Close to half of N.B. families can't afford to eat well, group says
Survey finds a family of 4 would need income of $70,084 to follow Health Canada diet
Close to half New Brunswick households could not afford the nutritious food basket Health Canada describes as healthy eating, says a non-profit group that surveyed food costs in three New Brunswick cities in November.
A family of four would need an annual income of $70,084 to shop as Health Canada suggests, according to the survey by the New Brunswick Front for Social Justice.
The median household income in New Brunswick in 2016 is $70,835, according to Statistics Canada.
A single person in New Brunswick would need an annual income of $23,073 to eat well, according to the survey by the Moncton-based non-profit.
The survey also found that nutritious food was most expensive at Atlantic Superstores, costing a single person an additional $55 a month compared to the cheapest option, Foodland stores.
The costliest place to get healthy food was Bathurst, where someone would have to spend an additional $32 a month compared with other cities, something researchers found "disturbing" because of the lower median income in Bathurst.
67 items in basket
The national nutritious food basket was developed as a way to monitor food costs and how affordable healthy food is across the country.
In November, the Moncton group looked at the cost of the basket at 10 grocery stores in Moncton, Saint John and Bathurst, visiting Sobey's, Atlantic Superstore, Foodland and Walmart.
The food basket recorded the price of 67 food items, including dairy, proteins, fruits and vegetables, cereal products and fats and oils.
The survey found the average cost of a nutritious food basket to be $297 a month for a single person and $834 a month for a family of four.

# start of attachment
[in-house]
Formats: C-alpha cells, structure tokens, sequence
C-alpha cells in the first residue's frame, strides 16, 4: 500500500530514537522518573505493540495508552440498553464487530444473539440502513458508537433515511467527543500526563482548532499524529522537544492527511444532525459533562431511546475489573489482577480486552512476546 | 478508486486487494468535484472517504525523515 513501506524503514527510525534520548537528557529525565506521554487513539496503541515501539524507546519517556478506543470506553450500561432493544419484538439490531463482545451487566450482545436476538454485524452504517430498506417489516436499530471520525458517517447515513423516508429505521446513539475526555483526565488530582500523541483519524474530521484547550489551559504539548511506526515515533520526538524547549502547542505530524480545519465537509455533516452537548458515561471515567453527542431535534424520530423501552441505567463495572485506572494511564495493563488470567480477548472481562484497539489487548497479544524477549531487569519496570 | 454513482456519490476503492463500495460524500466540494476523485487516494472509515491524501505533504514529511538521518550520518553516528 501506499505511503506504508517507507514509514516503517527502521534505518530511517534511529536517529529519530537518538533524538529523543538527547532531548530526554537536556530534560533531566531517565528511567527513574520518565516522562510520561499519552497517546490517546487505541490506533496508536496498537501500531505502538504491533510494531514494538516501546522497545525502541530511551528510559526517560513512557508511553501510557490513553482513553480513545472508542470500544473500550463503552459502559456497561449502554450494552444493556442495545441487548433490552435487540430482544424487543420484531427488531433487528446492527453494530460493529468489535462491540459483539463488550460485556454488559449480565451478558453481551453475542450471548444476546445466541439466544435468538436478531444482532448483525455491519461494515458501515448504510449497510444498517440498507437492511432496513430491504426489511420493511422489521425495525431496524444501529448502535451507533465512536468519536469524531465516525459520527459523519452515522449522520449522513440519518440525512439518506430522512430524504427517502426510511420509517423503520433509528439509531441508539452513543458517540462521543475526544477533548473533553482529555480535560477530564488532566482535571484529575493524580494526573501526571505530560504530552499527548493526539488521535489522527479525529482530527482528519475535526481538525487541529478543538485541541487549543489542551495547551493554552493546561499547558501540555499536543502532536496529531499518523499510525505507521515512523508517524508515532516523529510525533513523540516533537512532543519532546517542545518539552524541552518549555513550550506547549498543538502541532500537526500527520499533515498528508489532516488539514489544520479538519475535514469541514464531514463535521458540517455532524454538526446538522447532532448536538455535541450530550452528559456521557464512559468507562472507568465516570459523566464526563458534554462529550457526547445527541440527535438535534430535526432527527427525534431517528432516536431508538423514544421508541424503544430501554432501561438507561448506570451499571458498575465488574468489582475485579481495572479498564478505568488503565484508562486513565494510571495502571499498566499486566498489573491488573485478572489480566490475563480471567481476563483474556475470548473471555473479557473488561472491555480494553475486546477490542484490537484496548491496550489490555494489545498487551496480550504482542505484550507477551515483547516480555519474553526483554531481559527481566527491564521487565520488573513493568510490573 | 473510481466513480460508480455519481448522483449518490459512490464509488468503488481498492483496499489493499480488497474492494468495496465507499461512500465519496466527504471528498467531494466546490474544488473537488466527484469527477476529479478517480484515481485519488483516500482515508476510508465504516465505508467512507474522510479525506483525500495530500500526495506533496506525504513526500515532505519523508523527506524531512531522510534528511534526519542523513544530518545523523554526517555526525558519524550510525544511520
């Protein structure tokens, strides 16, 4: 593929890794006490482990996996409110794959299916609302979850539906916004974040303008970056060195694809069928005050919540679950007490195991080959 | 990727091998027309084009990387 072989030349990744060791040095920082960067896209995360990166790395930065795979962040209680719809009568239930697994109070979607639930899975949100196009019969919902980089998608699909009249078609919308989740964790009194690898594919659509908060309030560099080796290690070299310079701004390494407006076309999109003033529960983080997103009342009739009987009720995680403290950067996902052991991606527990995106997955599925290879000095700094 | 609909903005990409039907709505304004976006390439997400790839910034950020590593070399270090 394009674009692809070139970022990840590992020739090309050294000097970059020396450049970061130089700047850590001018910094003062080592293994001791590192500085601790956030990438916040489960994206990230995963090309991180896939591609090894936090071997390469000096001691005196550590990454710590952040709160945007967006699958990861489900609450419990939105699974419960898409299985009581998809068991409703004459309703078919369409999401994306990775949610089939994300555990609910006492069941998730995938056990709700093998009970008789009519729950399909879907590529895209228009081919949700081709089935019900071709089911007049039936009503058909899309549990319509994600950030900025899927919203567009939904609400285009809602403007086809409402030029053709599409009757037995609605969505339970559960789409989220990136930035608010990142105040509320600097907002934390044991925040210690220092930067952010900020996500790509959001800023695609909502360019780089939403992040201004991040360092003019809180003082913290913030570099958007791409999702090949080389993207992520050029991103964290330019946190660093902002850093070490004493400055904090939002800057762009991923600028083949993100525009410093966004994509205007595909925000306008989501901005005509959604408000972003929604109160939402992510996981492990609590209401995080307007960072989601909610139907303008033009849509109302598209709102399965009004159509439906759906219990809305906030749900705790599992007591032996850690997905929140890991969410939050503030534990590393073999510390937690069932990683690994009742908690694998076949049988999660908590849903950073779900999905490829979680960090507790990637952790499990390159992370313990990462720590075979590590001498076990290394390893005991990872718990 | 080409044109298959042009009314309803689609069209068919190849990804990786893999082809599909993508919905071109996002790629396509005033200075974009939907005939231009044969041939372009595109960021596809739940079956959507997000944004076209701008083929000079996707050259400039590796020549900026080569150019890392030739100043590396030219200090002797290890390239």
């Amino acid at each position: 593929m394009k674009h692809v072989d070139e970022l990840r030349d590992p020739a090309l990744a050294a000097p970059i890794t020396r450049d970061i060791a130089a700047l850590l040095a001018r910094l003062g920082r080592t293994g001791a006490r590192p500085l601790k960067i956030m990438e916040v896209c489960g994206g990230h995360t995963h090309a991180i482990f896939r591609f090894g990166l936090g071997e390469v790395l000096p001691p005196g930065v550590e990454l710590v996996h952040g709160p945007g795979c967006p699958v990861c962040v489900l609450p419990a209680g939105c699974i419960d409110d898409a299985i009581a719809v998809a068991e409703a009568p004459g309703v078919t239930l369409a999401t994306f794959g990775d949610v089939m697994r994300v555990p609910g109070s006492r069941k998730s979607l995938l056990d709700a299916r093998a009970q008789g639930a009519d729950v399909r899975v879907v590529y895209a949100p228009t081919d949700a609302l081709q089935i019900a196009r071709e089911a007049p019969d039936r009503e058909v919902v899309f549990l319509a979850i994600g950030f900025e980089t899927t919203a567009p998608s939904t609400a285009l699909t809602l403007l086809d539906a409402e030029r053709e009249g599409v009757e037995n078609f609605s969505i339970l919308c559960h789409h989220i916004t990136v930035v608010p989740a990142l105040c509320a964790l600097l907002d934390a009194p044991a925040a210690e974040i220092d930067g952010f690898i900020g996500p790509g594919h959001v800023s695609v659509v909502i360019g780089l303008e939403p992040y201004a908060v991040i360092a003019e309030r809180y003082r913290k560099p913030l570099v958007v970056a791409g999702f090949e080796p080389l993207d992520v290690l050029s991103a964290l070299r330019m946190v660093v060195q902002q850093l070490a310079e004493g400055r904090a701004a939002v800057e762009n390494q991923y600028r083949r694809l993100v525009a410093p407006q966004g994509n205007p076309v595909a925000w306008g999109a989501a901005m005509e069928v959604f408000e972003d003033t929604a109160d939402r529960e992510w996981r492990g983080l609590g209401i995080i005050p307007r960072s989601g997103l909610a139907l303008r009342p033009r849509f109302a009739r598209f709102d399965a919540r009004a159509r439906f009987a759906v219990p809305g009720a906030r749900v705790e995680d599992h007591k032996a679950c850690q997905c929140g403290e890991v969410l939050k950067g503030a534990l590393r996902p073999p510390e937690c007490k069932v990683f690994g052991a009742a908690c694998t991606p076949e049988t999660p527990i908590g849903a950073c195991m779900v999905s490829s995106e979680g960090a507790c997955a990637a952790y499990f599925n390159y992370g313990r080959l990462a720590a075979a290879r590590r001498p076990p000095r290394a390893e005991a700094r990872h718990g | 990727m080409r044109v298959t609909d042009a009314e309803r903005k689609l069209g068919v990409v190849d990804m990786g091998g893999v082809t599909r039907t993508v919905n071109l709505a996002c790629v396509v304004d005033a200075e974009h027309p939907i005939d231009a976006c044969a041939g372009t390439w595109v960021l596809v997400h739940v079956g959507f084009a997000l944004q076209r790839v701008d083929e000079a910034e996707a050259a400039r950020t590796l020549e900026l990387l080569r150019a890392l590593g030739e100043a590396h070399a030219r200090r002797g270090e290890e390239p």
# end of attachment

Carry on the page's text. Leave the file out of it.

Health promotion 'urgent' matter
Researchers said the food basket cost less than it did in the spring because prices dropped since, but estimate they will rise again in 2017.
Sister Auréa Cormier, who spearheaded the study, said healthy food is practically inaccessible to a large portion of New Brunswick's population.
Improving access is an urgent matter, she said.
The group is calling for:
- Higher social assistance rates
- A tax on junk food
- A gradual increase in the minimum wage to $15 an hour
- Promotion in chain-store flyers of healthy food and more nutritious foods in the stores
- Efforts by stores to purchase products from New Brunswick and the Maritimes
Cormier said she has been in contact with the Department of Social Development and was disappointed to be told there was likely no room in the 2017 budget to improve on any of these points.
Promotion of healthy eating can have a big impact on the provincial health budget, Cormier said.
''People who are in poor health go to the doctor quite a bit more and need medication,'' she said.
New Brunswick has the third-highest rate of obesity in Canada, behind only Newfoundland and Labrador and the Northwest Territories. About two-thirds of adult New Brunswickers are overweight or obese.